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    Darien

    One thing to consider regarding the application.

    If you look at the boxes to check on the application there are boxes for 10,11,12 school year. there are no boxes for 9th grade even though many high schools in the country are 4 year.

    When you fill out the application you will need to check the boxes for 10 and 11 for things you have done, and then check the 12 box for things you honestly anticipate you will be doing your senior year. If Cadet Command did not want you to list things for your senior year they would not have included a box to check for year 12.

    For everything you completed your freshman year you will need to include in the Additional Remarks section, or as Clarkson put it "The White Space" This is also a place you can expand on the things you have done and add the activities that are not listed in the main application. Half of my son's leadership positions were listed in the Additional Remarks section because there were not boxes to check in the application.
     
  9. CSU Cadet

    CSU Cadet Member

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    That's weird, 9th grade shows up as a checkable box for me. Also are you sure reccomendations don't count? I know the Academies require reccomendations, and a Lieutenant Colonel told me that reccomendations would help my application too. Thanks for the help.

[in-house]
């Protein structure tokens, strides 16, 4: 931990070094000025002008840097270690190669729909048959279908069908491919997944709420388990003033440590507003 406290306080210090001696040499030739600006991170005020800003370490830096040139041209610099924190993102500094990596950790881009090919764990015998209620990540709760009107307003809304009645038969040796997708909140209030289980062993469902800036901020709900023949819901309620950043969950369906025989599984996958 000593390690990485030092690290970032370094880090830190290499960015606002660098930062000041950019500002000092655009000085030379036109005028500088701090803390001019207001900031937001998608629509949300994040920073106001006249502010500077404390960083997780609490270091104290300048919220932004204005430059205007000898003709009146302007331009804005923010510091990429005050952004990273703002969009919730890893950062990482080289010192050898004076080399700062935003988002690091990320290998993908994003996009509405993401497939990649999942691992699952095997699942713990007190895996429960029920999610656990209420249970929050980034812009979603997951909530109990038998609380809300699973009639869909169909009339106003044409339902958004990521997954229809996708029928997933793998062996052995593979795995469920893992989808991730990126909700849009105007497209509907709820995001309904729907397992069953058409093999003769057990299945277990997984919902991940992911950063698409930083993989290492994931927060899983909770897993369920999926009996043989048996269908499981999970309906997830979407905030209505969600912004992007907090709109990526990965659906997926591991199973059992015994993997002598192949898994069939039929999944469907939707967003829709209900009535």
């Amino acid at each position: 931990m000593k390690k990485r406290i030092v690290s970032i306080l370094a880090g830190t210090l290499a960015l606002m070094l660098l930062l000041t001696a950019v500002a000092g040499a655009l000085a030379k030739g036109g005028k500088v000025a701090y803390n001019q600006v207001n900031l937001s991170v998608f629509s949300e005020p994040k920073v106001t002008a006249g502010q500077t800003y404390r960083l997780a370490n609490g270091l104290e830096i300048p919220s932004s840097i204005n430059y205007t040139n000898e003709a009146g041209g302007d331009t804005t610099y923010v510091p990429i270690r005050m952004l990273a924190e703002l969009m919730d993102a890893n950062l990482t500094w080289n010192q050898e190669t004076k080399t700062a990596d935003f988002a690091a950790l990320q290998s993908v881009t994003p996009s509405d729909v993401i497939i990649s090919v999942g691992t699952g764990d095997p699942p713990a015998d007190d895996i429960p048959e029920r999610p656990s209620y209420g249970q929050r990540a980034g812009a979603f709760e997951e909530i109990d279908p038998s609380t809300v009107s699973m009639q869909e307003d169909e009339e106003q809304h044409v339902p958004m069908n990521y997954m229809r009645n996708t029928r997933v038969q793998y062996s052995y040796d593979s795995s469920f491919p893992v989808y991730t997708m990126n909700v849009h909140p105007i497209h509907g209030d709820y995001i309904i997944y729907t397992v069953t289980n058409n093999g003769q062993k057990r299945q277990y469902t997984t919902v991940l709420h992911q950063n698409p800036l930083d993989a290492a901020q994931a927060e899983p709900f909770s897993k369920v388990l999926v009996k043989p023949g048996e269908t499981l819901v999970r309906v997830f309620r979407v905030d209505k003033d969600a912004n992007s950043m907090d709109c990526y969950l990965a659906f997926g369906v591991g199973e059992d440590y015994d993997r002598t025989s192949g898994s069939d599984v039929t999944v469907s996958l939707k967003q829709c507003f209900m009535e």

10. Jcleppe

    Jcleppe Member

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    Who knows, maybe the application has changed since my sons went through. Does the application your looking at have a box for year 12?

    AROTC does not take recommendation letters, there is no place on the application to include them. Clarkson is a ROO for an AROTC Battalion so he's pretty much up to date on these things. Academy applications are completely different from ROTC and require a different process.
     
  11. CSU Cadet

    CSU Cadet Member

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    Ok, thank you for the help. I was hoping my recommendations could get in, because my teachers like me, but oh well.
     
  12. clarksonarmy

    clarksonarmy Recruiting Operations Officer at Clarkson Army

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    These are my thoughts on LORs...not the official positions. What do you think all LORs say? That the applicant is squared away, right?

    When the board meets there are a handful of Lieutenant Colonels sitting in a room reviewing files. There are three boards and approximately 12,000 applicants each year. The board has to look at about 3-4,000 files in a few days. Do you think they have time to carefully read and evaluate a bunch of LORs? They probably just barely have enough time to look at the application, PFT, and interview. I say again...Cadet Command does not ask for LORs. You can upload them or send them in if you want, but I'm pretty sure they aren't going to help or hurt your application. Some of the other branches and Academies will ask for them, so make sure you submit them when asked. I don't think any of my 11 scholarship winners in the incoming freshman class had an LOR in their file.